Strategy Tales

Discussion in 'PC Gaming' started by CJTreader2001, Dec 28, 2017.

  1. Whether you're paving a path to Mars, building a city from the ground up, or expanding your medieval realm, playing a strategy game often creates a unique, interesting, or even comical narrative. This is a thread where we can tell all of them.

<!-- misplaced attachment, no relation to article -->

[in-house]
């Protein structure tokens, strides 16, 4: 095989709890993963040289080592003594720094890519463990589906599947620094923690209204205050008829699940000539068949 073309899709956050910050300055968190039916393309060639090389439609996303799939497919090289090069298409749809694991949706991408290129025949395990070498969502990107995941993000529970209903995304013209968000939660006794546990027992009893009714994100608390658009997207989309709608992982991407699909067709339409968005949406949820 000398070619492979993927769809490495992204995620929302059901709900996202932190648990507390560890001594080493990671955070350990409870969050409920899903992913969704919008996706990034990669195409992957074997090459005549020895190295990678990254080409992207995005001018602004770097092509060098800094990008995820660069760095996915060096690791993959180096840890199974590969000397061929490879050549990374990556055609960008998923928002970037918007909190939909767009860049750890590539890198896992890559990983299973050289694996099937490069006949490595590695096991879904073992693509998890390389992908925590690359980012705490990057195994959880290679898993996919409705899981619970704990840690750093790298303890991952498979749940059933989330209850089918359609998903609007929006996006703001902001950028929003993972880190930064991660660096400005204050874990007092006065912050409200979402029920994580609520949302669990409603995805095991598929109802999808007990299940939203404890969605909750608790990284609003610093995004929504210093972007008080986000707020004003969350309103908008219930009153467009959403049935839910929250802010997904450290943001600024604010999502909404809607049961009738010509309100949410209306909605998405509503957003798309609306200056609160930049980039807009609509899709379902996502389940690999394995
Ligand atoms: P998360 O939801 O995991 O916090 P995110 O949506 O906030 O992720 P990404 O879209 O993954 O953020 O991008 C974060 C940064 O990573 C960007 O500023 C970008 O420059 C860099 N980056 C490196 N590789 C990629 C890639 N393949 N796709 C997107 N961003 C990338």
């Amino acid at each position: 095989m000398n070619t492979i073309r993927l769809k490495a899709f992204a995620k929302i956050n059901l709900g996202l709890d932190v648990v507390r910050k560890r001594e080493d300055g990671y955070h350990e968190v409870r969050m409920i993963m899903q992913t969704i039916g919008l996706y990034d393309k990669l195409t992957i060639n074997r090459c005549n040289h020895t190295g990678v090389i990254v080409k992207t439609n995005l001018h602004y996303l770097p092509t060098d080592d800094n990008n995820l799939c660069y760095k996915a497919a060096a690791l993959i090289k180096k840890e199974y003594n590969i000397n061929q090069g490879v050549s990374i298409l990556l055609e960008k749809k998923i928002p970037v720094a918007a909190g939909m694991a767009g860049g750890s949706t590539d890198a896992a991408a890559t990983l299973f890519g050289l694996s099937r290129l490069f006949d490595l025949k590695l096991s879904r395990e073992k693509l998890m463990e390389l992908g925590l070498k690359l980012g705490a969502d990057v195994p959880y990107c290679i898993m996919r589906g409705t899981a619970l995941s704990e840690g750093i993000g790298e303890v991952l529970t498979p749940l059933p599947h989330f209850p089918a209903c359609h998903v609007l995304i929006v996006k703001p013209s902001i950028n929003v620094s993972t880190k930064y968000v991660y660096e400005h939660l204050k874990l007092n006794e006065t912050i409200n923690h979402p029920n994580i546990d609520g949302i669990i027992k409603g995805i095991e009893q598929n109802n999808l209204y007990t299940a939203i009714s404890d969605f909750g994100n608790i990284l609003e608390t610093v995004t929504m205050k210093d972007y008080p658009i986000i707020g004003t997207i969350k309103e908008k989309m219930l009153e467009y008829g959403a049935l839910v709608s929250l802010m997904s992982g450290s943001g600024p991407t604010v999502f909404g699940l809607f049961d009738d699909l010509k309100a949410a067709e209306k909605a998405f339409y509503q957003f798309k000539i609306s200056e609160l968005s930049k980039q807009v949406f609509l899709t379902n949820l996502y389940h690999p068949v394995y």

2. This isn't the most interesting story, but I figure it's good enough to start the ball rolling. It was the ancient era. I, Montezuma, had recently settled my glorious capital city of Tenochtitlan. Knowing that this was the prime time to assert my dominance and set my civilization on the path to victory, I began building an army straight away and searching for cities to capture and units to enslave. In due time, I found Tsar Peter and his city of St Petersburg across some rivers and hills. As his city was quite close to mine, I knew this would be my first target; However, my army of great eagle warriors wasn't quite large enough to destroy his city outright, so I made nice with the Slav. After surveying the area with my troops, I became increasingly convinced that this city was positioned perfectly for a thriving addition to my empire, but Peter grew worried about my troop movements and confronted me. In my arrogance, I told him he was right to be worried and declared war at that very moment. St Petersburg didn't even have a wall, so I naively thought it an easy capture.The Russo-Aztec war had begun. My eagle warriors quickly defeated much of his army and sent them north to work Tenochtitlan. I then sent my troops in to capture St Petersburg, but he had an archer garrisoned in the city and shooting down upon my army. As my army was being bombarded, I knew it was only a matter of time before my units near the city perished. I had many reinforcements trekking down from my capital though, so I assured myself I'd be fine as long as I weakened the city as fast as possible. However, I made bad use of my army. One unit was destroyed after I ordered them to siege the city from across the river and another was decimated by the garrisoned archer. I told myself I still had a chance with my advancing army from Tenochtitlan, but as my city was separated from Peter’s by a hill-range, two rivers, and a group of forests, my army couldn't make it in time. I had to give in. After the peace deal, I kept assuring myself a second siege would be successful if I gathered the army on the other side of the geographic barriers beforehand, but Peter had built a city wall and a far more advanced army. My hopes for victory were dashed.

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